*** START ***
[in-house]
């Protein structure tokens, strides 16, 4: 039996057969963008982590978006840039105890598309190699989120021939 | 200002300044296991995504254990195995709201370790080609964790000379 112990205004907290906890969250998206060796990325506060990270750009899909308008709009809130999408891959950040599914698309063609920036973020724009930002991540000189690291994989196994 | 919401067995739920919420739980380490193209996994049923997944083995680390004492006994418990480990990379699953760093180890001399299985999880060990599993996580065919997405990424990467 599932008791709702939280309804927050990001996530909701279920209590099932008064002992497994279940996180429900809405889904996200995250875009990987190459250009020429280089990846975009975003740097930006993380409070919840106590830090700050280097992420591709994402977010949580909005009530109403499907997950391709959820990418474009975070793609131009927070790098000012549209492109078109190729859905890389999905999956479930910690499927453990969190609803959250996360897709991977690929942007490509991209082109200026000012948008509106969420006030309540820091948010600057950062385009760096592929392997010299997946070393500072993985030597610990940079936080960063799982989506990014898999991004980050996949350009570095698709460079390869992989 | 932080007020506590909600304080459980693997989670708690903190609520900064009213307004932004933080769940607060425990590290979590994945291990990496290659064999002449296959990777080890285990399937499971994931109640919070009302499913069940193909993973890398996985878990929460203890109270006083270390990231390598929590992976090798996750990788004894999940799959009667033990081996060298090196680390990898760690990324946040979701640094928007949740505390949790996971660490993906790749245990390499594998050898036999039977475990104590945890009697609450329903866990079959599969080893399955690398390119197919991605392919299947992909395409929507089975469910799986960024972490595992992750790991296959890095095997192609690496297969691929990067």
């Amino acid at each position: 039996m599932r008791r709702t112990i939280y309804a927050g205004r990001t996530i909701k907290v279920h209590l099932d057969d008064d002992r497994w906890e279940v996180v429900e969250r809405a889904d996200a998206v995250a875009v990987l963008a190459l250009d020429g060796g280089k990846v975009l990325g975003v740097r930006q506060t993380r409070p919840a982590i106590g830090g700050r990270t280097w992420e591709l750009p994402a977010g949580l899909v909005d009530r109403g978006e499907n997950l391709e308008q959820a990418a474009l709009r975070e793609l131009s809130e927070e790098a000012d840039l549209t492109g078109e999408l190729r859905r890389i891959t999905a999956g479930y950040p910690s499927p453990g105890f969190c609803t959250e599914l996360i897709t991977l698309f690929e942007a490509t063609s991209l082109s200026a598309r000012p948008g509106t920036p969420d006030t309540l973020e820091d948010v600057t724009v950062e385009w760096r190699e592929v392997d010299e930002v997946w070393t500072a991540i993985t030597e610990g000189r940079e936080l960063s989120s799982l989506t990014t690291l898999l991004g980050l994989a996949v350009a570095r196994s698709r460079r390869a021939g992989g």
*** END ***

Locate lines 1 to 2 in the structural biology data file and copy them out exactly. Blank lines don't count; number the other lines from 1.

[in-house]
């Protein structure tokens, strides 16, 4: 039996057969963008982590978006840039105890598309190699989120021939 | 200002300044296991995504254990195995709201370790080609964790000379 112990205004907290906890969250998206060796990325506060990270750009899909308008709009809130999408891959950040599914698309063609920036973020724009930002991540000189690291994989196994 | 919401067995739920919420739980380490193209996994049923997944083995680390004492006994418990480990990379699953760093180890001399299985999880060990599993996580065919997405990424990467 599932008791709702939280309804927050990001996530909701279920209590099932008064002992497994279940996180429900809405889904996200995250875009990987190459250009020429280089990846975009975003740097930006993380409070919840106590830090700050280097992420591709994402977010949580909005009530109403499907997950391709959820990418474009975070793609131009927070790098000012549209492109078109190729859905890389999905999956479930910690499927453990969190609803959250996360897709991977690929942007490509991209082109200026000012948008509106969420006030309540820091948010600057950062385009760096592929392997010299997946070393500072993985030597610990940079936080960063799982989506990014898999991004980050996949350009570095698709460079390869992989 | 932080007020506590909600304080459980693997989670708690903190609520900064009213307004932004933080769940607060425990590290979590994945291990990496290659064999002449296959990777080890285990399937499971994931109640919070009302499913069940193909993973890398996985878990929460203890109270006083270390990231390598929590992976090798996750990788004894999940799959009667033990081996060298090196680390990898760690990324946040979701640094928007949740505390949790996971660490993906790749245990390499594998050898036999039977475990104590945890009697609450329903866990079959599969080893399955690398390119197919991605392919299947992909395409929507089975469910799986960024972490595992992750790991296959890095095997192609690496297969691929990067």